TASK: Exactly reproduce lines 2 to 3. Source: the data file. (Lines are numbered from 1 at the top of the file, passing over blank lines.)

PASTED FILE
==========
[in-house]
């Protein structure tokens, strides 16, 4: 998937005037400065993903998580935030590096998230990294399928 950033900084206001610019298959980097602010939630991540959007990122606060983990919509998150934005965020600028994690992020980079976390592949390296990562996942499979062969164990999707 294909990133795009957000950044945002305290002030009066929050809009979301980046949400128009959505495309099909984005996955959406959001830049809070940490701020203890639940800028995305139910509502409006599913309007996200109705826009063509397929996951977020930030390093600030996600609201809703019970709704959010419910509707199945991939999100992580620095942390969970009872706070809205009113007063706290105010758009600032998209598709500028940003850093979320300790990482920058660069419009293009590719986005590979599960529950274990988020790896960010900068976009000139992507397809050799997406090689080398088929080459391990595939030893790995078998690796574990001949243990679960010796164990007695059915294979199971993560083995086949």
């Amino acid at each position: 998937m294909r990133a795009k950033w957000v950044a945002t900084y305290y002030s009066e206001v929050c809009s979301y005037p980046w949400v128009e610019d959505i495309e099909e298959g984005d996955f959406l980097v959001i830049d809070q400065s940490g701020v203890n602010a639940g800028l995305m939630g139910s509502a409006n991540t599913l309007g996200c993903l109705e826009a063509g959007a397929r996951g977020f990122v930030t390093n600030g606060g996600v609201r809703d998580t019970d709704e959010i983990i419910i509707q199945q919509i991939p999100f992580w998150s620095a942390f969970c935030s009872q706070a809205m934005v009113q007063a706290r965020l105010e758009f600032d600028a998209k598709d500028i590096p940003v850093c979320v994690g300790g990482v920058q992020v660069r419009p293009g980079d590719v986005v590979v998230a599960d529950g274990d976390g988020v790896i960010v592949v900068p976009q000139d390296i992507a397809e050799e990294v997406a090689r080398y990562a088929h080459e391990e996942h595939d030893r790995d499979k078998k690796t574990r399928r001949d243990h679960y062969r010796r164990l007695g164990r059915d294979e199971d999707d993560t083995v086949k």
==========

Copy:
């Protein structure tokens, strides 16, 4: 998937005037400065993903998580935030590096998230990294399928 950033900084206001610019298959980097602010939630991540959007990122606060983990919509998150934005965020600028994690992020980079976390592949390296990562996942499979062969164990999707 294909990133795009957000950044945002305290002030009066929050809009979301980046949400128009959505495309099909984005996955959406959001830049809070940490701020203890639940800028995305139910509502409006599913309007996200109705826009063509397929996951977020930030390093600030996600609201809703019970709704959010419910509707199945991939999100992580620095942390969970009872706070809205009113007063706290105010758009600032998209598709500028940003850093979320300790990482920058660069419009293009590719986005590979599960529950274990988020790896960010900068976009000139992507397809050799997406090689080398088929080459391990595939030893790995078998690796574990001949243990679960010796164990007695059915294979199971993560083995086949």
């Amino acid at each position: 998937m294909r990133a795009k950033w957000v950044a945002t900084y305290y002030s009066e206001v929050c809009s979301y005037p980046w949400v128009e610019d959505i495309e099909e298959g984005d996955f959406l980097v959001i830049d809070q400065s940490g701020v203890n602010a639940g800028l995305m939630g139910s509502a409006n991540t599913l309007g996200c993903l109705e826009a063509g959007a397929r996951g977020f990122v930030t390093n600030g606060g996600v609201r809703d998580t019970d709704e959010i983990i419910i509707q199945q919509i991939p999100f992580w998150s620095a942390f969970c935030s009872q706070a809205m934005v009113q007063a706290r965020l105010e758009f600032d600028a998209k598709d500028i590096p940003v850093c979320v994690g300790g990482v920058q992020v660069r419009p293009g980079d590719v986005v590979v998230a599960d529950g274990d976390g988020v790896i960010v592949v900068p976009q000139d390296i992507a397809e050799e990294v997406a090689r080398y990562a088929h080459e391990e996942h595939d030893r790995d499979k078998k690796t574990r399928r001949d243990h679960y062969r010796r164990l007695g164990r059915d294979e199971d999707d993560t083995v086949k």